Pat Santarone selected to MLB Groundskeepers Hall of Fame

Late Orioles Head Groundskeeper Pat Santarone has today been named one of the newest members of the Major League Baseball Groundskeepers Hall of Fame.

Santarone joined the Orioles as Head Groundskeeper in 1969, spending 22 seasons tending the grounds at Memorial Stadium before retiring on Opening Day in 1991. During his tenure, Baltimore infielders won a total of 25 AL Gold Gloves, while the Orioles captured five American League pennants and won two World Series titles (1970, 1983).

Santarone began his career at age 23 with Class-A Elmira, taking over the field from his father, Val Santarone. During the 1960’s with Elmira as the Orioles Double-A affiliate, Santarone worked with future Orioles manager and Hall of Famer Earl Weaver. The two reunited in Baltimore, where they shared a fondly-remembered annual tomato growing competition. Santarone spent retirement in Montana and passed away in May of 2008.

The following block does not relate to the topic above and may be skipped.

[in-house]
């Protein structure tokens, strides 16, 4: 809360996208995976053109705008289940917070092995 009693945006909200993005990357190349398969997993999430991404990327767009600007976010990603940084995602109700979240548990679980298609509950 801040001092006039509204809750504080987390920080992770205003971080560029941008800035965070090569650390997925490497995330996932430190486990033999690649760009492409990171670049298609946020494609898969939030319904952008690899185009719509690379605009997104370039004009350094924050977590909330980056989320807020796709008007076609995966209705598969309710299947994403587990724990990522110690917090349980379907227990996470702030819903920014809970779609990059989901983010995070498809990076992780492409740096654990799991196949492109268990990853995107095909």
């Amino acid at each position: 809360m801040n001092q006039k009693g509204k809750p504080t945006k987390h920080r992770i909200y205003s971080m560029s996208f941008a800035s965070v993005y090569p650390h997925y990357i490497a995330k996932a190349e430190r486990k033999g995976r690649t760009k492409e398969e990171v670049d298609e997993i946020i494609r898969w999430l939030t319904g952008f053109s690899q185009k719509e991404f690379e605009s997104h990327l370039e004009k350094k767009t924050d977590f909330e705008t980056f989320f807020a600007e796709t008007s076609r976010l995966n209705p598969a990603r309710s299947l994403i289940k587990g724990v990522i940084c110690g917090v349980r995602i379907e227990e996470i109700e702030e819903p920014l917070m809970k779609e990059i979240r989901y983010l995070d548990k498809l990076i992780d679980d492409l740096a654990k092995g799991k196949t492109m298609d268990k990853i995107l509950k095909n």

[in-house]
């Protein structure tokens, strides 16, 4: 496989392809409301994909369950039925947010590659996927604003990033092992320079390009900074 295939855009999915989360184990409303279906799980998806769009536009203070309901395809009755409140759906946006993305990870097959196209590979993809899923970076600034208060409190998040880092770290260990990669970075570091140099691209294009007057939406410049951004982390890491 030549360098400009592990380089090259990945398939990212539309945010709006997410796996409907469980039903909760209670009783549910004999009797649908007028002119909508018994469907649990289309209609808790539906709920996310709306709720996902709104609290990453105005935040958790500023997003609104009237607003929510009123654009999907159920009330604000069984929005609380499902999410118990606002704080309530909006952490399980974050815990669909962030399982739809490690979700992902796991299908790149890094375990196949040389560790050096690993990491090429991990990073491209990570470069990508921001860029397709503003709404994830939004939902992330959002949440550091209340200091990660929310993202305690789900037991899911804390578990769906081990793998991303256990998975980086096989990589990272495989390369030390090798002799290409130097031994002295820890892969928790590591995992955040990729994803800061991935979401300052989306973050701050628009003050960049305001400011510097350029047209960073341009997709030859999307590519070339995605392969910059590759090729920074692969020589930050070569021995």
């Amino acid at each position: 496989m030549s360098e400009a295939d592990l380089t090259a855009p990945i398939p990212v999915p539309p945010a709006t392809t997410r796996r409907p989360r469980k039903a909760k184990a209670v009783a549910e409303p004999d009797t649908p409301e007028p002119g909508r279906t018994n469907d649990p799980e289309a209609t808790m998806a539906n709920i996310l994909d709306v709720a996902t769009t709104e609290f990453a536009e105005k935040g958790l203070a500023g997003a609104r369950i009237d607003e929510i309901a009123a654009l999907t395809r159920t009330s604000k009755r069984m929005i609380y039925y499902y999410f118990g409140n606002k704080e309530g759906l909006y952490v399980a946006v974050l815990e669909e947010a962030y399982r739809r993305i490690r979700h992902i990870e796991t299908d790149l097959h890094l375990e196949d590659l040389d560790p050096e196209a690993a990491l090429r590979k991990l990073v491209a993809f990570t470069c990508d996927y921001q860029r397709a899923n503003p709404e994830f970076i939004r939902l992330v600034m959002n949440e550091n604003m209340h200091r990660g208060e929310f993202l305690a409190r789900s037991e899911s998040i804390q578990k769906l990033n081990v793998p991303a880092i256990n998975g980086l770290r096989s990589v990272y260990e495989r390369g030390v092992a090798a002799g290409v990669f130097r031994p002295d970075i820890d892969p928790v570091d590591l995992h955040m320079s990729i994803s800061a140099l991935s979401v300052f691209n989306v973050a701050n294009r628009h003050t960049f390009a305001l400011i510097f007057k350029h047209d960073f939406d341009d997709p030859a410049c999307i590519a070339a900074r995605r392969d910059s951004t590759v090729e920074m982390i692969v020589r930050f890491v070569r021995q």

Santarone and Pete Flynn of the New York Mets will be inducted the evening of January 11 at Coors Field in Denver, joining previous inductees Emil Bossard (Indians), George Toma (Royals), Joe Mooney (Red Sox), Dick Ericson (Twins), and Harry Gil (Brewers) in the MLB Groundskeepers Hall of Fame.

To be considered for induction to the Major League Baseball Groundskeepers Hall of Fame, a person must have ceased employment in the profession for at least five years, and have made a significant contribution to groundskeeping and/or the sports turf industry at the Major League level. An individual’s impact on the community is also considered. Nominees are submitted to the MLB Groundskeepers Association for a vote. Each team has one vote, and a nominee must receive 75 percent of the vote of all active association members to be elected.